KABUL - Two grenades exploded inside a mosque compound during morning prayers in eastern Afghanistan on Wednesday, wounding at least nine worshippers, an Afghan official said.
The attack in eastern Khost province came a day after a series of bombs around Afghanistan killed at least 50 people in the deadliest day for civilians this year as Taliban insurgents and their allies ramp up violence across the country. The Taliban summer offensive this year coincides with Afghan police and soldiers taking on more responsibility for security while international forces start to withdraw.
Three grenades were thrown into the mosque compound in Baghi Sara area, Khost police chief Sardar Mohammad Zazai said. One exploded inside the mosque itself, and one in the courtyard outside. The third failed to detonate.
Zazai blamed Taliban insurgents for the attack.
"This was the work of the enemy," he said. "It cannot be a private dispute. Why would anyone be so angry to throw grenades in a mosque while people are praying?"
He said many of those praying were Afghans who work at the nearby U.S. base, Forward Operating Base Salerno.
Taliban spokesman Zabiullah Mujahid issued a statement that did not acknowledge the mosque attack but claimed an insurgent suicide bomber had attacked a U.S. base in Khost, causing several American casualties.
A spokesman for the NATO military coalition said Wednesday that there was no attack on the Salerno base, which is close to the mosque in Baghi Sara. Lt. Col. Hagen Messer said the American personnel at the base reported hearing gunfire from the mosque but that Afghan police were investigating.
The latest violence comes after a particularly bloody day for Afghanistan. Suicide bombers launched multiple attacks in remote Nimroz province in southwestern Afghanistan near the Iranian border on Tuesday, killing dozens of people, including shoppers buying sweets for a Muslim holiday. The bombings left charred and smouldering bits of cookies and dried fruit among the bodies on the ground.
A separate market bombing later Tuesday, this one in Kunduz in the north, killed 10 people, including five children.
And in the eastern province of Paktika, a car hit a roadside bomb. Four children died in the blast, provincial spokesman Mokhlis Afghan said, bringing Tuesday's death toll to 50 — 11 police and 39 civilians. At least 110 people were wounded in all the attacks.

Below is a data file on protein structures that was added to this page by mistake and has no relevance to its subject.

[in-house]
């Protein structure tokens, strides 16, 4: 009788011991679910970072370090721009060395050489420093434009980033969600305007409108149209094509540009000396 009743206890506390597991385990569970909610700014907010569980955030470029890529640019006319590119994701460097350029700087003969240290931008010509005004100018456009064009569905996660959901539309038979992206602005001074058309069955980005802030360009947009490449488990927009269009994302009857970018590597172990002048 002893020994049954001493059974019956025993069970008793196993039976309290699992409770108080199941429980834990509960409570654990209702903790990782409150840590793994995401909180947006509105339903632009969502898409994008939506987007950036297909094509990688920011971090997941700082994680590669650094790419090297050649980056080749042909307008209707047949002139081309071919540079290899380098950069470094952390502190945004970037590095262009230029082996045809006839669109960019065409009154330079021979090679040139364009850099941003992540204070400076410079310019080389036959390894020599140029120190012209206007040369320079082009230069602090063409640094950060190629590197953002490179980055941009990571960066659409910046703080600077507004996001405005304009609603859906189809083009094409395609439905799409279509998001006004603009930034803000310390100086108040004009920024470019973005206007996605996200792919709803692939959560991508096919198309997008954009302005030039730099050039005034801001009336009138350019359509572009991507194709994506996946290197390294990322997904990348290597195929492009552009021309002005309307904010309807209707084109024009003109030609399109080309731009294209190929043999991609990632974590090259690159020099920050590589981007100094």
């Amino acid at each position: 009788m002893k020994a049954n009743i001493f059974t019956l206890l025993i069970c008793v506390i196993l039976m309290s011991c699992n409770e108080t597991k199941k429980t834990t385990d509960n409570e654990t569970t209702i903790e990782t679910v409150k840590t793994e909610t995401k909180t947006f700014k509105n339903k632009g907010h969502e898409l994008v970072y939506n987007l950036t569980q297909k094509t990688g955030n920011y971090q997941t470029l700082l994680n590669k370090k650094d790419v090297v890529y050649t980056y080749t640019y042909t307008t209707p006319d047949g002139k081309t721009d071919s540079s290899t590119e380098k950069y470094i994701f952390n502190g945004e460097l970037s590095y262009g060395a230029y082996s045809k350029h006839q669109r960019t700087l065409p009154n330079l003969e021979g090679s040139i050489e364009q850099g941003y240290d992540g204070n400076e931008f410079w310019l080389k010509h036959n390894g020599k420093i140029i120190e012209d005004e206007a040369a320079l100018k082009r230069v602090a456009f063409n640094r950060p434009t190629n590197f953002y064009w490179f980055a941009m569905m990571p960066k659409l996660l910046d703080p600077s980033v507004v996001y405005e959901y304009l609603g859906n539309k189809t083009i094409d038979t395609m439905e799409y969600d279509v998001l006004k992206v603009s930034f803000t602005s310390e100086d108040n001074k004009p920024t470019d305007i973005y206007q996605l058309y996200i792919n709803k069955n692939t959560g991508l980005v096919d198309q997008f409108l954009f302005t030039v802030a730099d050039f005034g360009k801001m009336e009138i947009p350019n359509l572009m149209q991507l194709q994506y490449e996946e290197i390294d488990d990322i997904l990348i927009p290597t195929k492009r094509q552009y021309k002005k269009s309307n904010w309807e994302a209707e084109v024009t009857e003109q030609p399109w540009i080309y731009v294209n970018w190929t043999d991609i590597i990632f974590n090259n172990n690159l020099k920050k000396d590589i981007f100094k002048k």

The attacks came as the Taliban and their allies step up their assaults in a display of force that often results in civilian carnage. Militants are especially trying to weaken the still-developing Afghan security forces, who are to assume control across their homeland in 28 months when most foreign combat troops will have left.
The Taliban "want to expand their influence — show that they are everywhere," said Afghan political analyst Jawid Kohistani. "They want to show that the Afghan police are not strong enough so they are targeting the security forces and the government."
Gen. John Allen, the top commander of U.S. and NATO forces in Afghanistan said Tuesday's attacks were "acts of intentional mass murder."
"By targeting innocent civilians in populated areas, the insurgents have again shown they will kill non-combatants without hesitation to advance their backward-looking plans for Afghanistan. Once again, I call on (Afghan Taliban leader) Mullah Omar to rein in his murderers. His intentions not to target civilians are hollow," Allen said in a statement.
In past statements, Omar has asked his fighters to avoid civilian casualties. In one message in 2010, for instance, he said: "Pay attention to the life and property of the civilians so that ... your jihad activities will not become a cause for destruction of property and loss of life of people."
The U.N. reported last week that civilian deaths were lower in the first six months of 2012 than in the first half of 2011, but that an onslaught of summer attacks from insurgents were threatening to reverse that trend. In all, 1,145 civilians were killed in Afghanistan between January and June of this year, according to the U.N. report.